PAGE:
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Gregory Stringham

 

Born: Cardston, Alberta

 

For more than two decades, the de facto spokesman for the Canadian oil and gas industry was Gregory Stringham He joined the newly-minted Canadian Association of Petroleum Producers (CAPP) in 1995, three after its predecessor, the Canadian Petroleum Association, merged with the Independent Petroleum Association of Canada and after he spent a six-year stint in the Government of Alberta’s energy department.


That time spent with the government, where he worked on a variety of files from conventional oil and gas to the oilsands and from royalties to megaprojects, and an introductory three-year career at Syncrude Canada as a chemical engineer provided Greg—as he’s known in most circles—with an impressive bank of technical knowledge. That knowledge and an easy ability to communicate complex topics in a straightforward style led him to become one of the highest regarded leaders in the industry.


Born in 1960 in Cardston, Alta., Greg graduated from the University of Alberta in 1985 with a degree in chemical engineering. He later earned an MBA from the same institution.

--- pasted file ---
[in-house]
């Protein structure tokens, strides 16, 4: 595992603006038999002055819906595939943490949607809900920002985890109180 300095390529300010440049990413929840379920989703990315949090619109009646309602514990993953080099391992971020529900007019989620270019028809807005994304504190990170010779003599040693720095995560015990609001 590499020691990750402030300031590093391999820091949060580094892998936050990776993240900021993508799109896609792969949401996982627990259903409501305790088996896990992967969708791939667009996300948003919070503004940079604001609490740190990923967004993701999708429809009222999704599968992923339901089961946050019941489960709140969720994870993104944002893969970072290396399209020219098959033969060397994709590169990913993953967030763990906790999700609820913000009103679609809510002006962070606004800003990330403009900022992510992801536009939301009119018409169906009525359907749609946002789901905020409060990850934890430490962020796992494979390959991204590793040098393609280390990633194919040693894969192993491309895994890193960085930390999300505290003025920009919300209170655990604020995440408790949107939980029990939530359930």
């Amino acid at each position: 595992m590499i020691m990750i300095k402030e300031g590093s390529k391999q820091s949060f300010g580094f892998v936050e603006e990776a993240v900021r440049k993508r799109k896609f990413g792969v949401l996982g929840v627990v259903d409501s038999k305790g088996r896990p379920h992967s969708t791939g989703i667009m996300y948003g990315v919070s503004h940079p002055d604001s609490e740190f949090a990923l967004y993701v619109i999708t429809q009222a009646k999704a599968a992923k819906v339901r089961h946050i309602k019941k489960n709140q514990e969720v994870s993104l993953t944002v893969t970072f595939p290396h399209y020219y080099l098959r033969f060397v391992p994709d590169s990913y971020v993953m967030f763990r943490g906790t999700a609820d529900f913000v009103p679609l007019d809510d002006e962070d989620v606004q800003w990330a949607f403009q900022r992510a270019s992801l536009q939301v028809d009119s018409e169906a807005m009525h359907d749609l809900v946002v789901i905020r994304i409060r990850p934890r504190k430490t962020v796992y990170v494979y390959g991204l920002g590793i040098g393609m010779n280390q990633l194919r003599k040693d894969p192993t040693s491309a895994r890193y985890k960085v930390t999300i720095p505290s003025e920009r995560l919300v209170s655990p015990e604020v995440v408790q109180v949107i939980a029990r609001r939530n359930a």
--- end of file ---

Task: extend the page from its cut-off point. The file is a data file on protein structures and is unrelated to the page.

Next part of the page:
At CAPP, he managed and monitored oilsands policy and industry growth that saw oilsands production grow from just 400,000 bbls/day to nearly 2.4 million bbls/day. But he wasn’t just involved in policy discussions; he took on oil and gas markets, pipeline issues in Canada and the U.S., and oilsands issues in Europe and Asia. That broad assumption of responsibilities earned Greg the title of vice-president of CAPP in 1998.


Greg was an active spokesman for the Canadian oil and gas industry, presenting to the industry and public alike and appearing before regulatory bodies and government committees in Canada and the U.S. while becoming a key source for media covering oil and gas in Canada and around the world. He led industry response through four provincial royalty reviews, participated in a number of important regulatory reviews and helped establish the Oil Sands CEO Council at CAPP, which he served as Secretariat.


Greg also played key roles in creating Canada’s Oil Sands Innovation Alliance—an organization dedicated to accelerating the pace of improved environmental performance in the oilsands—and the Oil Sands Community Alliance—an organization that leverages industry expertise to help create thriving communities in the oilsands regions of Alberta.


Through fluctuating market prices, at times onerous regulatory changes, capacity challenges, government changes, Greg has been at the centre in Canadian boardrooms and at international conferences, and he has championed the continuous improvement, of Canada’s oil and gas industry. His ability to connect corporate, political and diplomatic worlds over his 20-year career at CAPP has encouraged open-minded discussions that have helped the oil and gas industry grow in a responsible manner and continue to contribute in a significant way to the well-being of all Canadians, whether within the oil and gas industry or not.

 

   
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